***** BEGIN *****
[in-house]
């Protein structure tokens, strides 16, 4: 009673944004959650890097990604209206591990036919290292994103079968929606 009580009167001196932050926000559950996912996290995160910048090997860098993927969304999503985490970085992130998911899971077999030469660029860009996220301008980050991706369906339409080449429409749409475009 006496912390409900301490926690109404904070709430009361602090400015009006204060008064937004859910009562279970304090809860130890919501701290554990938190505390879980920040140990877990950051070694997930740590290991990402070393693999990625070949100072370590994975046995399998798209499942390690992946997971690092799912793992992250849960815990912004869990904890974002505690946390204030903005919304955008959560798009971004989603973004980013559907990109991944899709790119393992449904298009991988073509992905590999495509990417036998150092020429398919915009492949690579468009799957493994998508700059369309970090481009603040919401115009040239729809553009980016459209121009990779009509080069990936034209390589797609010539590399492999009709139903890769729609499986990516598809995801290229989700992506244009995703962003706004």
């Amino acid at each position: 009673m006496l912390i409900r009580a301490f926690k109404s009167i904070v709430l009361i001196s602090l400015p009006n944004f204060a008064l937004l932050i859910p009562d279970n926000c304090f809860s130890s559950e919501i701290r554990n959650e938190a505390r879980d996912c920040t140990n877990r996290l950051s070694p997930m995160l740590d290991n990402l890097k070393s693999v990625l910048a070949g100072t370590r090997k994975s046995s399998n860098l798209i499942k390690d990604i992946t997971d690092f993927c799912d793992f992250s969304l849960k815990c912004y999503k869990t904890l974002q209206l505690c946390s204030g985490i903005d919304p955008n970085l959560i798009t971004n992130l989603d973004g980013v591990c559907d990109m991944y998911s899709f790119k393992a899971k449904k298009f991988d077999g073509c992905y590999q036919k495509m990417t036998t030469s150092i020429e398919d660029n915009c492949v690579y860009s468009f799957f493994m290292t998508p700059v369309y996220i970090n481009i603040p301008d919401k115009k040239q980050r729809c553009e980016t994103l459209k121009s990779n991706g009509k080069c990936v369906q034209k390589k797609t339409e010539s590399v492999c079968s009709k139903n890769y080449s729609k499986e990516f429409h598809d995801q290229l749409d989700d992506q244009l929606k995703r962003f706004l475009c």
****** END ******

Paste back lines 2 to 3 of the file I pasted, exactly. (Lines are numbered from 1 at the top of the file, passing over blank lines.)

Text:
């Protein structure tokens, strides 16, 4: 009673944004959650890097990604209206591990036919290292994103079968929606 009580009167001196932050926000559950996912996290995160910048090997860098993927969304999503985490970085992130998911899971077999030469660029860009996220301008980050991706369906339409080449429409749409475009 006496912390409900301490926690109404904070709430009361602090400015009006204060008064937004859910009562279970304090809860130890919501701290554990938190505390879980920040140990877990950051070694997930740590290991990402070393693999990625070949100072370590994975046995399998798209499942390690992946997971690092799912793992992250849960815990912004869990904890974002505690946390204030903005919304955008959560798009971004989603973004980013559907990109991944899709790119393992449904298009991988073509992905590999495509990417036998150092020429398919915009492949690579468009799957493994998508700059369309970090481009603040919401115009040239729809553009980016459209121009990779009509080069990936034209390589797609010539590399492999009709139903890769729609499986990516598809995801290229989700992506244009995703962003706004």
């Amino acid at each position: 009673m006496l912390i409900r009580a301490f926690k109404s009167i904070v709430l009361i001196s602090l400015p009006n944004f204060a008064l937004l932050i859910p009562d279970n926000c304090f809860s130890s559950e919501i701290r554990n959650e938190a505390r879980d996912c920040t140990n877990r996290l950051s070694p997930m995160l740590d290991n990402l890097k070393s693999v990625l910048a070949g100072t370590r090997k994975s046995s399998n860098l798209i499942k390690d990604i992946t997971d690092f993927c799912d793992f992250s969304l849960k815990c912004y999503k869990t904890l974002q209206l505690c946390s204030g985490i903005d919304p955008n970085l959560i798009t971004n992130l989603d973004g980013v591990c559907d990109m991944y998911s899709f790119k393992a899971k449904k298009f991988d077999g073509c992905y590999q036919k495509m990417t036998t030469s150092i020429e398919d660029n915009c492949v690579y860009s468009f799957f493994m290292t998508p700059v369309y996220i970090n481009i603040p301008d919401k115009k040239q980050r729809c553009e980016t994103l459209k121009s990779n991706g009509k080069c990936v369906q034209k390589k797609t339409e010539s590399v492999c079968s009709k139903n890769y080449s729609k499986e990516f429409h598809d995801q290229l749409d989700d992506q244009l929606k995703r962003f706004l475009c």